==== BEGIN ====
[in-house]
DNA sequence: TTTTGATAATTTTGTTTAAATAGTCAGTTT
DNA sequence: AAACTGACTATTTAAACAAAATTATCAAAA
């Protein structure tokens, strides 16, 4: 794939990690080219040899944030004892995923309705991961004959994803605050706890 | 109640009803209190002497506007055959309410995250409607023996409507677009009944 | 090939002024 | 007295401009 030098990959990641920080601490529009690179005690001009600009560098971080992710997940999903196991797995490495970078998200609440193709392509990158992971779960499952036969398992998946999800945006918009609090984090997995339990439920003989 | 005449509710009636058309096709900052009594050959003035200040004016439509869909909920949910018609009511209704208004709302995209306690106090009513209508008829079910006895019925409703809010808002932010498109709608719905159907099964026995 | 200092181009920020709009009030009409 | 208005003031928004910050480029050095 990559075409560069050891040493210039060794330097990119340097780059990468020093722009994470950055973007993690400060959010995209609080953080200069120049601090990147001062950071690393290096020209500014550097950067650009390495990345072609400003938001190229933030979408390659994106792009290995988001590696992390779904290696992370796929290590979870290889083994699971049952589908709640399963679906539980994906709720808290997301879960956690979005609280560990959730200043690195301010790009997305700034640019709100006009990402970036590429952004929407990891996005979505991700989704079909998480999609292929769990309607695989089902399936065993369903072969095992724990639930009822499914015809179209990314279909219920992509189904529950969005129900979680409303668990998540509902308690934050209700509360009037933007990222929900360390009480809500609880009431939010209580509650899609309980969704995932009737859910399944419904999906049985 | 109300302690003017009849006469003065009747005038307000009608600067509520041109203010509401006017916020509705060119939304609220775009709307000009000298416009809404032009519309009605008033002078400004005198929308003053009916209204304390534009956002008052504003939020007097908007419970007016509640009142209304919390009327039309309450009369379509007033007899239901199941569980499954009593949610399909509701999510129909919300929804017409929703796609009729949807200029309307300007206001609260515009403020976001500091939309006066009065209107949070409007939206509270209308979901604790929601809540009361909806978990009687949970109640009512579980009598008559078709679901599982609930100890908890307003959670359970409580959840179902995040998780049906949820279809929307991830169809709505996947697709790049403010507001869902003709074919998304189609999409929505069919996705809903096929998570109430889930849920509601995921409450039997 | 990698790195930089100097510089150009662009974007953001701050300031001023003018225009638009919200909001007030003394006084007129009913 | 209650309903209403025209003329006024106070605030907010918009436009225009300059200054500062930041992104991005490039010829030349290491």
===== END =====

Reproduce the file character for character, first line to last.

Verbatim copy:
[in-house]
DNA sequence: TTTTGATAATTTTGTTTAAATAGTCAGTTT
DNA sequence: AAACTGACTATTTAAACAAAATTATCAAAA
């Protein structure tokens, strides 16, 4: 794939990690080219040899944030004892995923309705991961004959994803605050706890 | 109640009803209190002497506007055959309410995250409607023996409507677009009944 | 090939002024 | 007295401009 030098990959990641920080601490529009690179005690001009600009560098971080992710997940999903196991797995490495970078998200609440193709392509990158992971779960499952036969398992998946999800945006918009609090984090997995339990439920003989 | 005449509710009636058309096709900052009594050959003035200040004016439509869909909920949910018609009511209704208004709302995209306690106090009513209508008829079910006895019925409703809010808002932010498109709608719905159907099964026995 | 200092181009920020709009009030009409 | 208005003031928004910050480029050095 990559075409560069050891040493210039060794330097990119340097780059990468020093722009994470950055973007993690400060959010995209609080953080200069120049601090990147001062950071690393290096020209500014550097950067650009390495990345072609400003938001190229933030979408390659994106792009290995988001590696992390779904290696992370796929290590979870290889083994699971049952589908709640399963679906539980994906709720808290997301879960956690979005609280560990959730200043690195301010790009997305700034640019709100006009990402970036590429952004929407990891996005979505991700989704079909998480999609292929769990309607695989089902399936065993369903072969095992724990639930009822499914015809179209990314279909219920992509189904529950969005129900979680409303668990998540509902308690934050209700509360009037933007990222929900360390009480809500609880009431939010209580509650899609309980969704995932009737859910399944419904999906049985 | 109300302690003017009849006469003065009747005038307000009608600067509520041109203010509401006017916020509705060119939304609220775009709307000009000298416009809404032009519309009605008033002078400004005198929308003053009916209204304390534009956002008052504003939020007097908007419970007016509640009142209304919390009327039309309450009369379509007033007899239901199941569980499954009593949610399909509701999510129909919300929804017409929703796609009729949807200029309307300007206001609260515009403020976001500091939309006066009065209107949070409007939206509270209308979901604790929601809540009361909806978990009687949970109640009512579980009598008559078709679901599982609930100890908890307003959670359970409580959840179902995040998780049906949820279809929307991830169809709505996947697709790049403010507001869902003709074919998304189609999409929505069919996705809903096929998570109430889930849920509601995921409450039997 | 990698790195930089100097510089150009662009974007953001701050300031001023003018225009638009919200909001007030003394006084007129009913 | 209650309903209403025209003329006024106070605030907010918009436009225009300059200054500062930041992104991005490039010829030349290491």